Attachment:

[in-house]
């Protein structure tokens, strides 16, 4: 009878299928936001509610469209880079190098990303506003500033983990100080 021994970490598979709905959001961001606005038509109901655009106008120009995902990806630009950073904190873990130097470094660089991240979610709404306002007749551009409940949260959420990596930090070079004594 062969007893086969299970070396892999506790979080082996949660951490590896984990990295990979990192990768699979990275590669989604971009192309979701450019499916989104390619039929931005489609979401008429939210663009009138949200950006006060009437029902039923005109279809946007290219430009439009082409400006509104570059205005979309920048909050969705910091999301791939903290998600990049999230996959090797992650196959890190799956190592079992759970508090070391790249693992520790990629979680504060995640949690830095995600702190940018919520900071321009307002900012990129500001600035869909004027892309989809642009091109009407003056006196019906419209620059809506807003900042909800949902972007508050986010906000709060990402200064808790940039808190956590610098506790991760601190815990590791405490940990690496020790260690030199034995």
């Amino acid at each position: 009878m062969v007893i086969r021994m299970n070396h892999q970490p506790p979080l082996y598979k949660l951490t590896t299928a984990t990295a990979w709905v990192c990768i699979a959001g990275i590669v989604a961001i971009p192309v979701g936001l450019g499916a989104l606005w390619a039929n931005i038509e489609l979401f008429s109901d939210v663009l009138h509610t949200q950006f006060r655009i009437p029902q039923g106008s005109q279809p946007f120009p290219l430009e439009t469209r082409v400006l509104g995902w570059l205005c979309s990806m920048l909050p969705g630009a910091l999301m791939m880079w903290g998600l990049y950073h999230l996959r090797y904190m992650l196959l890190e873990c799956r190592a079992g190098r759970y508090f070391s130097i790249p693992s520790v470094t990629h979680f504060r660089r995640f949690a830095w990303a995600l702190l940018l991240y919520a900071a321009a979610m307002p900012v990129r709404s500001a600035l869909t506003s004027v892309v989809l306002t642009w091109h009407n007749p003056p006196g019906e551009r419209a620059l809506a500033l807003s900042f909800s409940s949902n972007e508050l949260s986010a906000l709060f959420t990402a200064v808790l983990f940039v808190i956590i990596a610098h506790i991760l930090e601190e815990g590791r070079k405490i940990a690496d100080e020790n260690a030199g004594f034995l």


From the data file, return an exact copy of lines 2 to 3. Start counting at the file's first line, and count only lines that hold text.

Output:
């Protein structure tokens, strides 16, 4: 009878299928936001509610469209880079190098990303506003500033983990100080 021994970490598979709905959001961001606005038509109901655009106008120009995902990806630009950073904190873990130097470094660089991240979610709404306002007749551009409940949260959420990596930090070079004594 062969007893086969299970070396892999506790979080082996949660951490590896984990990295990979990192990768699979990275590669989604971009192309979701450019499916989104390619039929931005489609979401008429939210663009009138949200950006006060009437029902039923005109279809946007290219430009439009082409400006509104570059205005979309920048909050969705910091999301791939903290998600990049999230996959090797992650196959890190799956190592079992759970508090070391790249693992520790990629979680504060995640949690830095995600702190940018919520900071321009307002900012990129500001600035869909004027892309989809642009091109009407003056006196019906419209620059809506807003900042909800949902972007508050986010906000709060990402200064808790940039808190956590610098506790991760601190815990590791405490940990690496020790260690030199034995």
């Amino acid at each position: 009878m062969v007893i086969r021994m299970n070396h892999q970490p506790p979080l082996y598979k949660l951490t590896t299928a984990t990295a990979w709905v990192c990768i699979a959001g990275i590669v989604a961001i971009p192309v979701g936001l450019g499916a989104l606005w390619a039929n931005i038509e489609l979401f008429s109901d939210v663009l009138h509610t949200q950006f006060r655009i009437p029902q039923g106008s005109q279809p946007f120009p290219l430009e439009t469209r082409v400006l509104g995902w570059l205005c979309s990806m920048l909050p969705g630009a910091l999301m791939m880079w903290g998600l990049y950073h999230l996959r090797y904190m992650l196959l890190e873990c799956r190592a079992g190098r759970y508090f070391s130097i790249p693992s520790v470094t990629h979680f504060r660089r995640f949690a830095w990303a995600l702190l940018l991240y919520a900071a321009a979610m307002p900012v990129r709404s500001a600035l869909t506003s004027v892309v989809l306002t642009w091109h009407n007749p003056p006196g019906e551009r419209a620059l809506a500033l807003s900042f909800s409940s949902n972007e508050l949260s986010a906000l709060f959420t990402a200064v808790l983990f940039v808190i956590i990596a610098h506790i991760l930090e601190e815990g590791r070079k405490i940990a690496d100080e020790n260690a030199g004594f034995l």